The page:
I went to see Captain America: Civil War this weekend. And I’d have to say it’s the best Marvel Studios film to date. Captain America: Civil War brings a Marvel comic to life in an action packed film that does not disappoint. Just like a great oldschool comic, Captain America Civil War leaves the viewer counting down the days anticipating the next film.
Watching Captain America: Civil War it’s clear to me that Marvel Studios learned their lessons from the clunky and uneven Avengers: Age of Ultron. Cinematically Captain America Civil War has a slower pace, tighter story, easier to follow visual effects and much better character development. Instead of trying to cram 200 issues of comics into one film, Marvel Studios tells one story set in a cinematic universe of superheroes. This storytelling approach makes the film easier to watch and a much more enjoyable movie experience.
What did I love about this film? The fact that Marvel studios wasn’t afraid to take risks. Instead of adapting the dreary, depressing and divisive Civil War story from the Marvel Comics, Marvel Studios decides go in a different direction for its cinematic universe. While the story crafted for the screen was original it captured the spirit of Classic Marvel comics from the 1960s, 1970s and 1980s and made it fresh for 21st Century viewers. Because Captain America Civil War is NOT an adaptation of a comic, it tells fresh exciting story filled with twists turns and surprises. Just when you think you have this movie figured out, it’ll throw you a curveball.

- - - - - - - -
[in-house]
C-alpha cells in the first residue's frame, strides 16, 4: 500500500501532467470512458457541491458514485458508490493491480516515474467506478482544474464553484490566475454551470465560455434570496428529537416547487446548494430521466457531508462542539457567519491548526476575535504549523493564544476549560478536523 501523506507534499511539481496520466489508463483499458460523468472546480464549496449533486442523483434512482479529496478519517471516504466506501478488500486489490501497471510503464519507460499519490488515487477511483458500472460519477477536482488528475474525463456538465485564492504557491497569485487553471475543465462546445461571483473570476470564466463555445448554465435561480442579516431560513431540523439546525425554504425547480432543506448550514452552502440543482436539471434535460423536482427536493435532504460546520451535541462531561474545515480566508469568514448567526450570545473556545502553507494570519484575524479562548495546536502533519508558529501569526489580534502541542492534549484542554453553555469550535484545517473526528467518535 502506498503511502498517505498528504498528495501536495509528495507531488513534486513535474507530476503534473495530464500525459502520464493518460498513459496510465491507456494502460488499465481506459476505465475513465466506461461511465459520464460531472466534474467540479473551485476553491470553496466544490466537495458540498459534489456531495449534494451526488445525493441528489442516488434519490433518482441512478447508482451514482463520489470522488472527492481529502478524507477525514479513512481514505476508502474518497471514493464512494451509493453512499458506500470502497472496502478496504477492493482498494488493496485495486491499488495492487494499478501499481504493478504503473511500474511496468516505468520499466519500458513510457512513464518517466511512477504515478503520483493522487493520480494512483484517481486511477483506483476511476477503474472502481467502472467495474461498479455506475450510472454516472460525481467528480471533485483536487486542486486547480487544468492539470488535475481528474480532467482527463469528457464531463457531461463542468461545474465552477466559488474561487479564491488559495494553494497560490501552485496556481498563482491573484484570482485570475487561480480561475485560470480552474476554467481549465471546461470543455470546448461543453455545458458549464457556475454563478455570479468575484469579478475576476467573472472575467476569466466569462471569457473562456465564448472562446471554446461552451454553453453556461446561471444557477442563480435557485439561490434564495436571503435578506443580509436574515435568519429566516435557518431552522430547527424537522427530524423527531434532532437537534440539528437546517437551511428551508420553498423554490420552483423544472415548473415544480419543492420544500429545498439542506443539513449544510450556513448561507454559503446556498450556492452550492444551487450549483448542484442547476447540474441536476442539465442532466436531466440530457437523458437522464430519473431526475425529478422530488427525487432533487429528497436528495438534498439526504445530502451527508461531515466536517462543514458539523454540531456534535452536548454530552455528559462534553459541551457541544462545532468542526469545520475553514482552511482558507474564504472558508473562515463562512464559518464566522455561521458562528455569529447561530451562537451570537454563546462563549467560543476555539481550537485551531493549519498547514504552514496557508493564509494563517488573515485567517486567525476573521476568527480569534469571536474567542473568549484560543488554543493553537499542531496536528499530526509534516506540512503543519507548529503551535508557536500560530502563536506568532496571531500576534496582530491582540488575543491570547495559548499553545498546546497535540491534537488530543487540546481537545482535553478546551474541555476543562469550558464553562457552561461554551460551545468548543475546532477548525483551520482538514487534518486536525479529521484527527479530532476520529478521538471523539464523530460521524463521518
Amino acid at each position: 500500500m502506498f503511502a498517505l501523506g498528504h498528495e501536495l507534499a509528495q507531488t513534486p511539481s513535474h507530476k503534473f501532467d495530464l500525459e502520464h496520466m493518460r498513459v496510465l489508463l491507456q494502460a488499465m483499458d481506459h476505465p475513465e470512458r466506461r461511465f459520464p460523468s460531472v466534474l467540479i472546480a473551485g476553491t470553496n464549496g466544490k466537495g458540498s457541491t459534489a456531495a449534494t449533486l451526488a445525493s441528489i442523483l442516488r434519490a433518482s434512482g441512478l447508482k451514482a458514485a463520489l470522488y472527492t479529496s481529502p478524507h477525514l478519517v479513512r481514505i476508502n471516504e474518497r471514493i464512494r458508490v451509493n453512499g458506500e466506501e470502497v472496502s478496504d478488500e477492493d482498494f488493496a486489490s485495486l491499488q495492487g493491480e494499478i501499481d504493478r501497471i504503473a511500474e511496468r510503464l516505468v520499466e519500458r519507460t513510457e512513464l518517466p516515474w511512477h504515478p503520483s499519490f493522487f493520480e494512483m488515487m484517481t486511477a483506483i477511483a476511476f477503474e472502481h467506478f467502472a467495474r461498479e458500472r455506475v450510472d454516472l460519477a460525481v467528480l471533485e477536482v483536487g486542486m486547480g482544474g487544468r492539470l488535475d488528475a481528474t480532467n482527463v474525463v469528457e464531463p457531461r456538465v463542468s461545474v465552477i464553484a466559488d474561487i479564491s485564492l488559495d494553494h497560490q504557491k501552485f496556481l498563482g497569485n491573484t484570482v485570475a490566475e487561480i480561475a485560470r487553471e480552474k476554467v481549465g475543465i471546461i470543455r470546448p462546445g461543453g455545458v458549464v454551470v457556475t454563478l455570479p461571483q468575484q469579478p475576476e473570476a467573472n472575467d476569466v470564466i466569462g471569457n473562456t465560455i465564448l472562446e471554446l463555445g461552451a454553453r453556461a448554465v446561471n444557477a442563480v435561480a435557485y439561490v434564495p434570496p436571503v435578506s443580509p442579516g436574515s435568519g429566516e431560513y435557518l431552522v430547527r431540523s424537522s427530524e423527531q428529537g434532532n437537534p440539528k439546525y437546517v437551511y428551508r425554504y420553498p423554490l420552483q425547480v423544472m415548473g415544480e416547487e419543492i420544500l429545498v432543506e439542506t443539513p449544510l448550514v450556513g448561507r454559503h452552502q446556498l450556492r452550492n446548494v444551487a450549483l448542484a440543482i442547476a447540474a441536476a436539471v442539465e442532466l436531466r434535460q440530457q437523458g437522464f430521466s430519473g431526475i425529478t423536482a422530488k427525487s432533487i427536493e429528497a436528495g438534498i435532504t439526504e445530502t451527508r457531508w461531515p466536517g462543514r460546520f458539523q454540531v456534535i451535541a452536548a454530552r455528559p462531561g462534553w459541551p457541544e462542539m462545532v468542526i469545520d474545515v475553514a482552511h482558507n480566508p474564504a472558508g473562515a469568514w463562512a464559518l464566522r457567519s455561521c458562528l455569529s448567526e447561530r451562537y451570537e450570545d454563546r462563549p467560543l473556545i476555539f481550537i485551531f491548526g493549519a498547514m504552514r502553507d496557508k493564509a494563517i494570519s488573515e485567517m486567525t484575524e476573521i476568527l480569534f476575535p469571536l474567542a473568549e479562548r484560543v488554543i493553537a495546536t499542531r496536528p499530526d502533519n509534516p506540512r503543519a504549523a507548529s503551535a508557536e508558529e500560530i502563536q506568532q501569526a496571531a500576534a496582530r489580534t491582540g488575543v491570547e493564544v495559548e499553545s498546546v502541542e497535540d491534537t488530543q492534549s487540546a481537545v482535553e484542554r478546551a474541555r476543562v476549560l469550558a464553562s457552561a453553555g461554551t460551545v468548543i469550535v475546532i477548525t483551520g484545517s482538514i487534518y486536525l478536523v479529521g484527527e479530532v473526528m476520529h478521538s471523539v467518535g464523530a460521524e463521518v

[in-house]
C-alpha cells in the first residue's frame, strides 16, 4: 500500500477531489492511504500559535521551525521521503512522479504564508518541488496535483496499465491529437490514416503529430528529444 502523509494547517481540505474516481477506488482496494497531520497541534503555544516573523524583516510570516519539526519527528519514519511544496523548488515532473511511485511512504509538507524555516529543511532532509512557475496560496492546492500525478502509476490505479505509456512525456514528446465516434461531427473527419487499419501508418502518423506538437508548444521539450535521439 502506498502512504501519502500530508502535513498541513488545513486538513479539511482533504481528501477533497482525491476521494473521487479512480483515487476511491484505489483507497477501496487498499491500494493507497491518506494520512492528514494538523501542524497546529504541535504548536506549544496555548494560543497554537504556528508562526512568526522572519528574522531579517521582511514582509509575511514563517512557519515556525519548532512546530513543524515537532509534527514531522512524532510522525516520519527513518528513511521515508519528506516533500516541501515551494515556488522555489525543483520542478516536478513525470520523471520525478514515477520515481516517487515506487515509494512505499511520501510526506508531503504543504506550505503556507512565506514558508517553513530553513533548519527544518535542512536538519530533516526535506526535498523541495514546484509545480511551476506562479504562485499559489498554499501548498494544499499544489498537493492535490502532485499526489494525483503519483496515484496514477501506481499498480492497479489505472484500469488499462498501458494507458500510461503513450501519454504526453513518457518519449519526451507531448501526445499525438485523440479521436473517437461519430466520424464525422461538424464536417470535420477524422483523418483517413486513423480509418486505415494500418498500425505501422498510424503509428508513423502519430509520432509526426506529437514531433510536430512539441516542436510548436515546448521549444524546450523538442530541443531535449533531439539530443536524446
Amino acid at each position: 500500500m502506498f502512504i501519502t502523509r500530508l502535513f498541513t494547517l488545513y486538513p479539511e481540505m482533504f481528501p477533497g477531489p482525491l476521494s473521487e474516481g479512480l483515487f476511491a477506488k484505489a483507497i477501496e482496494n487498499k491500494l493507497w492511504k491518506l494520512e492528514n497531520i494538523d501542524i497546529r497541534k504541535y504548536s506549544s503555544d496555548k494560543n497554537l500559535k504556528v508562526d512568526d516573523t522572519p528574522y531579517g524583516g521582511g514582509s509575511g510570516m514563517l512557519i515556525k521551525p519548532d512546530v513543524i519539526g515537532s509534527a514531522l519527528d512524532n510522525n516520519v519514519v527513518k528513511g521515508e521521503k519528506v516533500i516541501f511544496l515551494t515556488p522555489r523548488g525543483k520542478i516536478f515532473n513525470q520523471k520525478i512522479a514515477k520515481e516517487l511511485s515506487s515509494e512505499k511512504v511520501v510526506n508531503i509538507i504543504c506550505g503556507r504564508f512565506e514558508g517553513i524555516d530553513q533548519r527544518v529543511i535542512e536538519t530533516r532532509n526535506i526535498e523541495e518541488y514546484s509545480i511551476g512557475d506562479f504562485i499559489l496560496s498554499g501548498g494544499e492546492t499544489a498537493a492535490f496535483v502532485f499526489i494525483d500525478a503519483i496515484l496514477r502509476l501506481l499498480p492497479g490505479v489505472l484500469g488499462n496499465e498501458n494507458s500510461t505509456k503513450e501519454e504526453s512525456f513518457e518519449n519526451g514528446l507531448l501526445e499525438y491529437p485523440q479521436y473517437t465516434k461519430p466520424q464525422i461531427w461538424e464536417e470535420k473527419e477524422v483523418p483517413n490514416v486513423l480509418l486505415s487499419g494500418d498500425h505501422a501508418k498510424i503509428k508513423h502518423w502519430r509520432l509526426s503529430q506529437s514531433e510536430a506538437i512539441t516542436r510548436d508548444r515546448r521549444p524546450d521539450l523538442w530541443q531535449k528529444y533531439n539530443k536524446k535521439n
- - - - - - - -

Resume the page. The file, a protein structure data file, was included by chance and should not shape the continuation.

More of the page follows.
I really liked the story in this film, it evoked memories of 2004’s The Incredibles. Just like that film, mankind fears the violence and destruction that The Avengers participate in when they stop the bad guys. So they propose the Slovenia Accords to control The Avengers. Tony wracked with guilt from the creation of Ultron is for it, While Captain America is against it. The conflict is about the ideals and values of superheroes until it gets personal for both Tony and Cap.